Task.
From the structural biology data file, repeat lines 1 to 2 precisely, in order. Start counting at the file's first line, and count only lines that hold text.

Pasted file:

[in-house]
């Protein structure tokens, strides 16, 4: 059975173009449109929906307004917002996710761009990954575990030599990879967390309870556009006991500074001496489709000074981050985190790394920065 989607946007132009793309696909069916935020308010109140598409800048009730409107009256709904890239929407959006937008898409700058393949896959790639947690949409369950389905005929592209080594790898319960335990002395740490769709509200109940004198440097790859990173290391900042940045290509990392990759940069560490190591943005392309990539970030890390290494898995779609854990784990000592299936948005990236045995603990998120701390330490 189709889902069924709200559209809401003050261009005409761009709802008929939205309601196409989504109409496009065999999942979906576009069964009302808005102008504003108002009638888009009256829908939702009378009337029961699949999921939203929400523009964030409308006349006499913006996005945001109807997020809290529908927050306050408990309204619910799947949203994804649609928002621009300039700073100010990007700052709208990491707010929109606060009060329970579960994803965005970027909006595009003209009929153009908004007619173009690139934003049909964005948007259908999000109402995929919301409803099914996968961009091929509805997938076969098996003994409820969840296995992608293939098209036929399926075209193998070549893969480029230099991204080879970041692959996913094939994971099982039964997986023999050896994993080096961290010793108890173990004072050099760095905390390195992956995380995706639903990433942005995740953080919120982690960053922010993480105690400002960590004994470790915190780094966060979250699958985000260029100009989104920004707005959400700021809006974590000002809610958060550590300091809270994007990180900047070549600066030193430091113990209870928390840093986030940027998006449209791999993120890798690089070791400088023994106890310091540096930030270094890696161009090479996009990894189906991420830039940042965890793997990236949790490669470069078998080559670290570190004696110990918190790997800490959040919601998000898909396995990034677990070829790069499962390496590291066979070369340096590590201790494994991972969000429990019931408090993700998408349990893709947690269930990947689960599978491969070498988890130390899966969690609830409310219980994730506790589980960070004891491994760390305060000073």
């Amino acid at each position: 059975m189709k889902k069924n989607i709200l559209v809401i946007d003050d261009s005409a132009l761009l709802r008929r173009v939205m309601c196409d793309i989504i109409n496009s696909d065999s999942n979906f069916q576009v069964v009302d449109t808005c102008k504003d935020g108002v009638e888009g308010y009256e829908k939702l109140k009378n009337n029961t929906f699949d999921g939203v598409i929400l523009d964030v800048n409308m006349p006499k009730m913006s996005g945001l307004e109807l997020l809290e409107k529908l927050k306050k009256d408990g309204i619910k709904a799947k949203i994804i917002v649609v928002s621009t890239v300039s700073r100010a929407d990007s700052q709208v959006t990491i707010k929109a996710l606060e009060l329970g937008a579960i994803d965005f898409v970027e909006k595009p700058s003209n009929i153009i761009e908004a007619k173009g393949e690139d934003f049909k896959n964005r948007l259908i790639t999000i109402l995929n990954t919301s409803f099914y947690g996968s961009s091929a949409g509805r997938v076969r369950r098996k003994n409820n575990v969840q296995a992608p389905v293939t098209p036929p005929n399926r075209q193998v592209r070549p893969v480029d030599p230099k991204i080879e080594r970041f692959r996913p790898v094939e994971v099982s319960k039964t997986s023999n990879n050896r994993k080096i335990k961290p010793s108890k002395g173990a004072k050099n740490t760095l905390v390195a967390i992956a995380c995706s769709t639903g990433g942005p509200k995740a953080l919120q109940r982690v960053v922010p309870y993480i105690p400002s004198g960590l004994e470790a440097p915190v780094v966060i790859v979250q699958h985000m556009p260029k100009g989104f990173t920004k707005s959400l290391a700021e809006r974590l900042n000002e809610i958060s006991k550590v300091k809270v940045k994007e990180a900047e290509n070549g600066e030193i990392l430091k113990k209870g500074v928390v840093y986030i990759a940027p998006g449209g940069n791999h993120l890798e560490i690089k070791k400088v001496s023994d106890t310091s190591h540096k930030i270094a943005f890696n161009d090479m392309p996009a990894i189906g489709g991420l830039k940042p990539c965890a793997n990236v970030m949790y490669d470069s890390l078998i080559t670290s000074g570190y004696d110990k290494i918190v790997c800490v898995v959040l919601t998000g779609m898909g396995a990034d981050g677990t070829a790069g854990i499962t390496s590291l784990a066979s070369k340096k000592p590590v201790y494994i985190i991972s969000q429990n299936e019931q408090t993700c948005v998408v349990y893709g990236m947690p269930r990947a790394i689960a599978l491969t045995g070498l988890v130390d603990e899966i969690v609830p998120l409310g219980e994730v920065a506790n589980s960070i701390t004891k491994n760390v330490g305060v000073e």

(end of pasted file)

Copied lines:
[in-house]
């Protein structure tokens, strides 16, 4: 059975173009449109929906307004917002996710761009990954575990030599990879967390309870556009006991500074001496489709000074981050985190790394920065 989607946007132009793309696909069916935020308010109140598409800048009730409107009256709904890239929407959006937008898409700058393949896959790639947690949409369950389905005929592209080594790898319960335990002395740490769709509200109940004198440097790859990173290391900042940045290509990392990759940069560490190591943005392309990539970030890390290494898995779609854990784990000592299936948005990236045995603990998120701390330490 189709889902069924709200559209809401003050261009005409761009709802008929939205309601196409989504109409496009065999999942979906576009069964009302808005102008504003108002009638888009009256829908939702009378009337029961699949999921939203929400523009964030409308006349006499913006996005945001109807997020809290529908927050306050408990309204619910799947949203994804649609928002621009300039700073100010990007700052709208990491707010929109606060009060329970579960994803965005970027909006595009003209009929153009908004007619173009690139934003049909964005948007259908999000109402995929919301409803099914996968961009091929509805997938076969098996003994409820969840296995992608293939098209036929399926075209193998070549893969480029230099991204080879970041692959996913094939994971099982039964997986023999050896994993080096961290010793108890173990004072050099760095905390390195992956995380995706639903990433942005995740953080919120982690960053922010993480105690400002960590004994470790915190780094966060979250699958985000260029100009989104920004707005959400700021809006974590000002809610958060550590300091809270994007990180900047070549600066030193430091113990209870928390840093986030940027998006449209791999993120890798690089070791400088023994106890310091540096930030270094890696161009090479996009990894189906991420830039940042965890793997990236949790490669470069078998080559670290570190004696110990918190790997800490959040919601998000898909396995990034677990070829790069499962390496590291066979070369340096590590201790494994991972969000429990019931408090993700998408349990893709947690269930990947689960599978491969070498988890130390899966969690609830409310219980994730506790589980960070004891491994760390305060000073």